Tuesday, April 27, 2010

Sugar Creek Mountain

Today, our group wound our way up to the summit of Sugar Creek Mountain via a twisty, steep-sided narrow road. Spending a leisurely several hours working our way back down, we saw lots of great birds, and other interesting flora and fauna.

All the participants at the New River Birding Festival rendezvous at 6 am for a wonderful breakfast, prepared and eaten out of doors. Not far from our meeting spot is a latrine - probably one of the more heavily scrutinized outhouses in the eastern U.S. Lights illuminate the little building all night, and by morning moths aplenty have gathered on its walls. The Rosy Maple Moth, Dryocampa rubicunda, is always a crowd-pleaser.

We did well with the birds this morning. Great looks were had of Worm-eating, Cerulean, Black-throated Green, Hooded, Yellow-throated, and Black-and-white warblers, Northern Parula, American Redstart, and many other songbirds. Here, the group takes turns admiring a cooperative Great Crested Flycatcher through my scope.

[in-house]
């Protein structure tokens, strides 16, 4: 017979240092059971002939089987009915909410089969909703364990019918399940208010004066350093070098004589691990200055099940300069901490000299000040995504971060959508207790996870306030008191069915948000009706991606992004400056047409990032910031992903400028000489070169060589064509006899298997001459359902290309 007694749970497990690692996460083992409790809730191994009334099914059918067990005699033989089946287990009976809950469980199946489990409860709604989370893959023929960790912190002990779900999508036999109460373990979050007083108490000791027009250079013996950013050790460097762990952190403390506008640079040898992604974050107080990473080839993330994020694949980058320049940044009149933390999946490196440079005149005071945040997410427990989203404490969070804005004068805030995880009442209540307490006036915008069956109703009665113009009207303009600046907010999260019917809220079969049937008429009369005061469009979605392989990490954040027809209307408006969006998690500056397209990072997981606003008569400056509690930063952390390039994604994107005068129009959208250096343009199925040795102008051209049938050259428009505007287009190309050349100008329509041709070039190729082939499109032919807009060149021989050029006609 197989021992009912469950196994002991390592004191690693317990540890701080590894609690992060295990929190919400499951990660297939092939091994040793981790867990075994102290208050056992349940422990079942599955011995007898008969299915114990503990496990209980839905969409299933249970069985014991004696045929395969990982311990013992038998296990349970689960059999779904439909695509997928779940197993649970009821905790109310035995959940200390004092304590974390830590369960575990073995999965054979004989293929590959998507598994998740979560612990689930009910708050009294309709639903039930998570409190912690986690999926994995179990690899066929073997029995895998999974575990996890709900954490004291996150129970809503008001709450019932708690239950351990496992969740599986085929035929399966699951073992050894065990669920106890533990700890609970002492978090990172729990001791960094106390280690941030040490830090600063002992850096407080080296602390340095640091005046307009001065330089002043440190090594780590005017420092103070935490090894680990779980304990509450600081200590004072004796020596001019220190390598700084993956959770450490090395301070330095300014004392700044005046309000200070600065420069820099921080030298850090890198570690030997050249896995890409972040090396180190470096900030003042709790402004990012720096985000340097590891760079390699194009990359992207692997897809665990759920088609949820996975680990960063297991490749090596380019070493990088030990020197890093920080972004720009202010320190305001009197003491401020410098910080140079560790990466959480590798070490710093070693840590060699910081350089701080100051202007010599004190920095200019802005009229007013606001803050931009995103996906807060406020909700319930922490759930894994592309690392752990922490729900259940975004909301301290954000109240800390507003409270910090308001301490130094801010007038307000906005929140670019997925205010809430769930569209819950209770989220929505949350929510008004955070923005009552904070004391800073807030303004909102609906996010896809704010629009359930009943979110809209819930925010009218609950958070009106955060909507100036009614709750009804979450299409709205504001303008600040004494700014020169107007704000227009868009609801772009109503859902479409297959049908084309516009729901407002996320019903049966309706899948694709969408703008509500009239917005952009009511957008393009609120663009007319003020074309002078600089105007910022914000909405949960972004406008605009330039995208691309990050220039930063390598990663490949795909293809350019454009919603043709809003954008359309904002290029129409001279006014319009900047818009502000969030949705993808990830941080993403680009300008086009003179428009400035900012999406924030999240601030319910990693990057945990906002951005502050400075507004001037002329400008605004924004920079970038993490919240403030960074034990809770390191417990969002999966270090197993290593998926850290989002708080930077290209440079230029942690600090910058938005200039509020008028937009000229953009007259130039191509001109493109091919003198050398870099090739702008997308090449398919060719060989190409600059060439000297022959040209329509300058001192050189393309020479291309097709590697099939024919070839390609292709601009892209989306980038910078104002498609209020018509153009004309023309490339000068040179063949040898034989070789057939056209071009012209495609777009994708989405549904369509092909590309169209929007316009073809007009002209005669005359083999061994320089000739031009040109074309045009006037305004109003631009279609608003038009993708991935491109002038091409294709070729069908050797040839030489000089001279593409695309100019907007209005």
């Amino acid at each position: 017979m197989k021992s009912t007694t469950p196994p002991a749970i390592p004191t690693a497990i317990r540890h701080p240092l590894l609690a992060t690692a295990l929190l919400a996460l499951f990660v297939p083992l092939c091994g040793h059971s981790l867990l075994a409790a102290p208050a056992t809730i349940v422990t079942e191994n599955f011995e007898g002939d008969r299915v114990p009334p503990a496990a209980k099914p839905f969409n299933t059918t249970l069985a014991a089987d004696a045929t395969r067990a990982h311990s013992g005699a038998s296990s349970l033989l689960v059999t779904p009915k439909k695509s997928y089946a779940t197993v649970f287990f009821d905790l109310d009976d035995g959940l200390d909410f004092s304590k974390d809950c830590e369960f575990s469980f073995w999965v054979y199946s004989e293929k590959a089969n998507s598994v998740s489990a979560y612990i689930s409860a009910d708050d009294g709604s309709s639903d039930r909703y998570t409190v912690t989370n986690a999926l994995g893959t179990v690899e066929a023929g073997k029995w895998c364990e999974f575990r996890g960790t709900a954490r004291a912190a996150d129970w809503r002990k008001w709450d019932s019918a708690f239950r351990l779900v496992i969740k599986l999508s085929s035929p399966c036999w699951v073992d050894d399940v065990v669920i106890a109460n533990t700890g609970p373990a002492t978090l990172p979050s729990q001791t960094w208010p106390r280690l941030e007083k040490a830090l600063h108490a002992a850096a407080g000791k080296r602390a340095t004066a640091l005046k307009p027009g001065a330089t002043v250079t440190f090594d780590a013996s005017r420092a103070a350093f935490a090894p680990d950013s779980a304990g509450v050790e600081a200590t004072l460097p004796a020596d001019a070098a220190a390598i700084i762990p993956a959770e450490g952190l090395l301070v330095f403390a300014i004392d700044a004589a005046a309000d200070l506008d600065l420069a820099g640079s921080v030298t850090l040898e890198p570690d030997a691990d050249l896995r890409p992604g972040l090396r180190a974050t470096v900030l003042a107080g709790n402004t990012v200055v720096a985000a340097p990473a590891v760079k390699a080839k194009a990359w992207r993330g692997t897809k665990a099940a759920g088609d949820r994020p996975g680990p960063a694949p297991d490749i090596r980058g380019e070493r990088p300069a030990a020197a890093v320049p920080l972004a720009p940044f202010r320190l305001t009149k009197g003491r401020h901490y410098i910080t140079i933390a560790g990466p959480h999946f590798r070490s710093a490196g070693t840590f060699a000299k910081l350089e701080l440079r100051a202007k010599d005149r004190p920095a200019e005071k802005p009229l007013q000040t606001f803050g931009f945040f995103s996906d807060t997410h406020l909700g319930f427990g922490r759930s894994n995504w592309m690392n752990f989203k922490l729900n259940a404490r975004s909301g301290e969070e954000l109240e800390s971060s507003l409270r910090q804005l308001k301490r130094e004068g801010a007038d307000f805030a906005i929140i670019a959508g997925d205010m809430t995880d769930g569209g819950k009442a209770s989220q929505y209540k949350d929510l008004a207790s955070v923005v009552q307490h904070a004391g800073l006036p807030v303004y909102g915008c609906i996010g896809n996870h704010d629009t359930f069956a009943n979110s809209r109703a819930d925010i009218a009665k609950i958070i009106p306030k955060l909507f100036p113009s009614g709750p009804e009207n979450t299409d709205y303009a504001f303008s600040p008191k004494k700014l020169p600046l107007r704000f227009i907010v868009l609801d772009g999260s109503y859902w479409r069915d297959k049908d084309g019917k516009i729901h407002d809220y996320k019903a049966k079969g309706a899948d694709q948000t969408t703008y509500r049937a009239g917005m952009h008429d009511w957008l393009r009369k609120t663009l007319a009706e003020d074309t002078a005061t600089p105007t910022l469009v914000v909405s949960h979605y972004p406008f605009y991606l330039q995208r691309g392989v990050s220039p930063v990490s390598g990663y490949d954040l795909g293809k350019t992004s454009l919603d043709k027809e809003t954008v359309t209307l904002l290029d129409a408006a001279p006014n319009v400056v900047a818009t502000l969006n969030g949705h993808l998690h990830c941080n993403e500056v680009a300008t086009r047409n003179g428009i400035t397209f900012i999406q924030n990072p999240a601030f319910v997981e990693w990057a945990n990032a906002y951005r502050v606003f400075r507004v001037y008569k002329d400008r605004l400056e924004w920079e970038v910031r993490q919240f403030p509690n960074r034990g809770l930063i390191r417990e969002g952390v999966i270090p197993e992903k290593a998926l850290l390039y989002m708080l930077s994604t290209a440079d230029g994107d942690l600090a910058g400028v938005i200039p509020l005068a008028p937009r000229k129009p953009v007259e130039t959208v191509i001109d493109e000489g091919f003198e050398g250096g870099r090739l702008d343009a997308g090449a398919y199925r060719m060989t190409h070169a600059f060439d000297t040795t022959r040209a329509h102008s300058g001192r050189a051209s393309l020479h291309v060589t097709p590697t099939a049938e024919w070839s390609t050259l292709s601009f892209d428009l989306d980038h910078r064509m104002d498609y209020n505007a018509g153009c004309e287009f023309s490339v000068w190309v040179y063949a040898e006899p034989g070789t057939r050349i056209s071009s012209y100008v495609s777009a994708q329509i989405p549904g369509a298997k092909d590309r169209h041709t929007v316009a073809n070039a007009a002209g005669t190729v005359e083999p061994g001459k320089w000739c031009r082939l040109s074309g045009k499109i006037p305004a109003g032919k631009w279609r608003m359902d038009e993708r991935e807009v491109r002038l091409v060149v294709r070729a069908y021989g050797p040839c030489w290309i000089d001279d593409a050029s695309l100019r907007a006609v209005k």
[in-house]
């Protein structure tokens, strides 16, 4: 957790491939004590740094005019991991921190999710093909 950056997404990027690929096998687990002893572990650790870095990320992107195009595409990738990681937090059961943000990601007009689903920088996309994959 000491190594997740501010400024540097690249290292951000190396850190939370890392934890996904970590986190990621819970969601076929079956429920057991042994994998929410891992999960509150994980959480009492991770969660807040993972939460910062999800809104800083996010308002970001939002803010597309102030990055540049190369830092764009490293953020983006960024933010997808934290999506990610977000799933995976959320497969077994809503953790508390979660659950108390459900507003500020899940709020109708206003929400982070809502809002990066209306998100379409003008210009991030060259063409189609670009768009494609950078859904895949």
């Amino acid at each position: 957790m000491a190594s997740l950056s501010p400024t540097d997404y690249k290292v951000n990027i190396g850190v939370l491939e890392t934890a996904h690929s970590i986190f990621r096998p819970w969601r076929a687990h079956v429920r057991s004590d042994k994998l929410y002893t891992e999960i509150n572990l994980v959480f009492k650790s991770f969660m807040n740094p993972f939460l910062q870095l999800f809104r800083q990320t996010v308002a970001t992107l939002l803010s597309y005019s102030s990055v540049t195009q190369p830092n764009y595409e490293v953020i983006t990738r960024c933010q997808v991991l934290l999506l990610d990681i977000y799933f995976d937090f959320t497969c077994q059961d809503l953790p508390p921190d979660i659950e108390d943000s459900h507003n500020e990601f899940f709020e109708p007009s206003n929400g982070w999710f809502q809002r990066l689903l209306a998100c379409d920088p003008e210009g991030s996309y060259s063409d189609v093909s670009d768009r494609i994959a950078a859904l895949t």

Great Crested Flycatchers typically occupy the upper subcanopy, where they can be hard to see. This one teed up on the tip of an oak, allowing us to admire his dashing cinnamon, yellow, and gray plumage, and listen to his loud war-whoop calls.

My co-leader was the fabulous Keith Richardson, who among his many other talents, is a magnificent plant gofer. Here, he wrestles a Dutchman's-pipe, Aristolochia macrophylla, to the ground so that we can admire it. This high-climbing vine is a host plant for the gorgeous Pipevine Swallowtail, and on warm sunny days Sugar Creek Mountain is awash with the butterflies.

This is why Keith pulled the plant down to our level - we wanted to admire the odd brownish flowers that give this species its common name.

We were delighted to encounter this animal, which was a life moth for all. It is an Orange-patched Smoky Moth, Pyromorpha dimidiata. The caterpillars apparently feed on leaf detritus on the forest floor. As you can see, the adults are stunning creatures, and many photos were made of the elfin beast.


No comments: